GOP blames ‘red tape’ for five-year wait on Keystone pipeline

The hearing, featuring testimony from lawmakers and business groups, marked the fifth anniversary of TransCanada’s application to build a pipeline stretching from Alberta to the Gulf Coast.

It also comes as House Republicans are pressing to include approval of the project in any agreement to raise the debt ceiling.

Tying the approval to the debt-ceiling fight could further complicate the fight over government funding, which now centers on a GOP demand to defund the president’s Affordable Care Act.

President Obama has said he would oppose the Keystone project if it would worsen the affects of climate change.

That’s exactly what would happen if the pipeline went forward, Rep. Henry Waxman (R-Calif.) argued.

Waxman, the panel’s top Democrat, said building the pipeline would create the same amount of carbon pollution as building seven new coal-fired power plants. He slammed GOP lawmakers for focusing too much of the panel’s time on the controversial project.

“Instead of doing something to address climate change, today we’re holding the eleventh hearing since 2011 to push one favored project that would make climate change worse,” Waxman said.

Other opponents echoed those concerns and accused Keystone supporters of the project of overstating benefits of the project.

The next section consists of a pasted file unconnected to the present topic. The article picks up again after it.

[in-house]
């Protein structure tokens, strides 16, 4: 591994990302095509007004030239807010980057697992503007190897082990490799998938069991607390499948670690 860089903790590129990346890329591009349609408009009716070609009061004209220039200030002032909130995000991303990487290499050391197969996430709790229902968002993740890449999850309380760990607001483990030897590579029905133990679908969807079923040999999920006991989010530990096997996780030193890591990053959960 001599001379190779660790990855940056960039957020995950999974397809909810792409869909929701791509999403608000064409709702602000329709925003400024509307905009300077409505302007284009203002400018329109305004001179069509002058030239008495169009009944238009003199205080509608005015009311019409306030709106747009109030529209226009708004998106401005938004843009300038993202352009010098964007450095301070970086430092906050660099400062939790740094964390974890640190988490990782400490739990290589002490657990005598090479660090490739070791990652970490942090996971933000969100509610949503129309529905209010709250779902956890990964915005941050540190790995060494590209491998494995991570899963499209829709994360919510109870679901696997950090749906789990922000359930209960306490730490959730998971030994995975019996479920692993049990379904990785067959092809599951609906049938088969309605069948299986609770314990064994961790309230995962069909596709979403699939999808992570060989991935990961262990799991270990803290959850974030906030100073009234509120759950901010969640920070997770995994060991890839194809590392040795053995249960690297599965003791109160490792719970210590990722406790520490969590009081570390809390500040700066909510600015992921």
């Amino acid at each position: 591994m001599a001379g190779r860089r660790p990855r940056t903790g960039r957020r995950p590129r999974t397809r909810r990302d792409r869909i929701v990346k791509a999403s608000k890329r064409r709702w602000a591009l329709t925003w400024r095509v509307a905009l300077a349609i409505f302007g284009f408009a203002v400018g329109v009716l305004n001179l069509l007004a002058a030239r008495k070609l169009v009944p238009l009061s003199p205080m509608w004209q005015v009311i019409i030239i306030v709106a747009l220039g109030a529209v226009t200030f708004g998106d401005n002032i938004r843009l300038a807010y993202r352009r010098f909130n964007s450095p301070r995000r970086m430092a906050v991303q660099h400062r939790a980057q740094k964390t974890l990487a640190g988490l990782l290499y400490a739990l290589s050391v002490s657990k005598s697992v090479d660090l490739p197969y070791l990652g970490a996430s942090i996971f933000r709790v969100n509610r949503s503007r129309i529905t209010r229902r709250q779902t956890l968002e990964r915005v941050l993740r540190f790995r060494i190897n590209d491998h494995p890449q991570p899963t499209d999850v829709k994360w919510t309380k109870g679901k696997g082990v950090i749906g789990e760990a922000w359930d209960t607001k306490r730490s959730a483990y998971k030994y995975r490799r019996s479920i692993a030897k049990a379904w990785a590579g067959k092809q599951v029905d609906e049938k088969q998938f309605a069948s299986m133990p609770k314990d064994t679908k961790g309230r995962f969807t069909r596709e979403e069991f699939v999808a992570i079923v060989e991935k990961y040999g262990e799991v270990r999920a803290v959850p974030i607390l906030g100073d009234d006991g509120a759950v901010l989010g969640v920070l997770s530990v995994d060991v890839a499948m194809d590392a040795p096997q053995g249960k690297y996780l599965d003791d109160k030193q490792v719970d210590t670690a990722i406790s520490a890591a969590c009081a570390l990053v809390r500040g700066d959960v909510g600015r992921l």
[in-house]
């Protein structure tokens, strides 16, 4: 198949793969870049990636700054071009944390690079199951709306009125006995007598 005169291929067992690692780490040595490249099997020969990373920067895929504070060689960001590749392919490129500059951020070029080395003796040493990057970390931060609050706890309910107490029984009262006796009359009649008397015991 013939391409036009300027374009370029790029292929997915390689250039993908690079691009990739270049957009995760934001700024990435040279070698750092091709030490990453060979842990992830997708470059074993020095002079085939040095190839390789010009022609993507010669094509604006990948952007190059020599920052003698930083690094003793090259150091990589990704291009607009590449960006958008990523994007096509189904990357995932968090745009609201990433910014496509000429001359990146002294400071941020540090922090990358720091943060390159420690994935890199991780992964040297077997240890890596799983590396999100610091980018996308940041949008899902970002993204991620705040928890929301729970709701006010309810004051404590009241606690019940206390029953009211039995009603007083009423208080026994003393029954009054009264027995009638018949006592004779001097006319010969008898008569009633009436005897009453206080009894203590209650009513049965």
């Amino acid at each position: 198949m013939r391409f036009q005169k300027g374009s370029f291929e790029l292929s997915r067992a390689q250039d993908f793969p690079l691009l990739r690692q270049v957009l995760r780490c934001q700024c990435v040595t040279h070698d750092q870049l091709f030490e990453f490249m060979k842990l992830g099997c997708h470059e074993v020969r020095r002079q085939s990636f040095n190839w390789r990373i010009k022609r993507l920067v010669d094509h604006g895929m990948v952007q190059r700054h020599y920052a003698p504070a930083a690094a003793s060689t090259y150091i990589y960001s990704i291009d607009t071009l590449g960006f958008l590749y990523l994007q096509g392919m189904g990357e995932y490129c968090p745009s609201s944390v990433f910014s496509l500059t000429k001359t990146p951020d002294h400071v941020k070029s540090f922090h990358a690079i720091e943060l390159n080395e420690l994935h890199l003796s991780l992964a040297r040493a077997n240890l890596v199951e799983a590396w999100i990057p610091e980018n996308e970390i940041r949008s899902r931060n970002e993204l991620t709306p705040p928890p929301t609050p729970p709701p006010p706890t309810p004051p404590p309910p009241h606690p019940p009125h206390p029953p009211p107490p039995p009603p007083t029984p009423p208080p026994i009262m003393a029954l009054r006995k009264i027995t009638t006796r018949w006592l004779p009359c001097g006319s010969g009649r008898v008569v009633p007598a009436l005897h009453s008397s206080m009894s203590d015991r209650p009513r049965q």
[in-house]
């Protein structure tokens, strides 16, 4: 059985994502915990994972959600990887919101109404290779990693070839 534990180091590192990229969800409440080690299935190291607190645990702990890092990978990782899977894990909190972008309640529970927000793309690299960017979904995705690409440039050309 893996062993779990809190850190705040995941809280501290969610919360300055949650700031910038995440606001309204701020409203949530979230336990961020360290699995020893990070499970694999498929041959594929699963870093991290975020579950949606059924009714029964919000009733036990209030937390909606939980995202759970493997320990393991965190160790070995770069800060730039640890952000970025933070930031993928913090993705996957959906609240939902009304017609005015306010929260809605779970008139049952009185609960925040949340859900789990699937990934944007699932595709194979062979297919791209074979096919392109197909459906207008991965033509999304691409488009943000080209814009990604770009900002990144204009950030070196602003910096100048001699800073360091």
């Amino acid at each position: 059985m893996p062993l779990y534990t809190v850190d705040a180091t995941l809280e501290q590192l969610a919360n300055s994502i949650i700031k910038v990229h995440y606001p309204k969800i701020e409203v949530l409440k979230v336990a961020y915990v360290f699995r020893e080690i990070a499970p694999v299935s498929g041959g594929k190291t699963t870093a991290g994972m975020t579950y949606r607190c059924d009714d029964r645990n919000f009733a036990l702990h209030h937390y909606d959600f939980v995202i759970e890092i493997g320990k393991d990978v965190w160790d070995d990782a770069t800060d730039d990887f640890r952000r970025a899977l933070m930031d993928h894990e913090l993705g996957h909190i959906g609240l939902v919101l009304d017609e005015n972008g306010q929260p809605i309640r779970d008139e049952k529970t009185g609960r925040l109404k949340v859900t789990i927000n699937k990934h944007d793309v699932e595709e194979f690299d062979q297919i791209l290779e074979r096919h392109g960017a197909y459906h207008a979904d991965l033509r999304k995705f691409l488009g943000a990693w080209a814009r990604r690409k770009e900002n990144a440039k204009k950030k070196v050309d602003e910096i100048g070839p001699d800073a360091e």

But Republicans, along with witnesses representing the industry and labor unions, argued that the delays are costing the country an estimated 42,000 jobs.

They noted that the delays have taken longer than it took the United States to build the Golden Gate Bridge, or win World War II.

“The president’s inaction and the bureaucratic delays have created uncertainty about whether or not my state will get to reap the benefits of this pipeline,” Rep. Steven Daines (R-Mont.) told the panel.

Daines was among a trio of congressional Republicans testifying about the consequences of delays on their home states and districts.

Sen. John Hoeven (R-N.D.) said jobs and revenue lost delays in a final decision on Keystone stems from larger problems facing businesses under the Obama administration.

“The regulatory burden is hurting our economy, and the keystone pipeline is a clear example of that,” he testified.

This story was updated at 1:34 p.m. to correct Upton's party affilaition.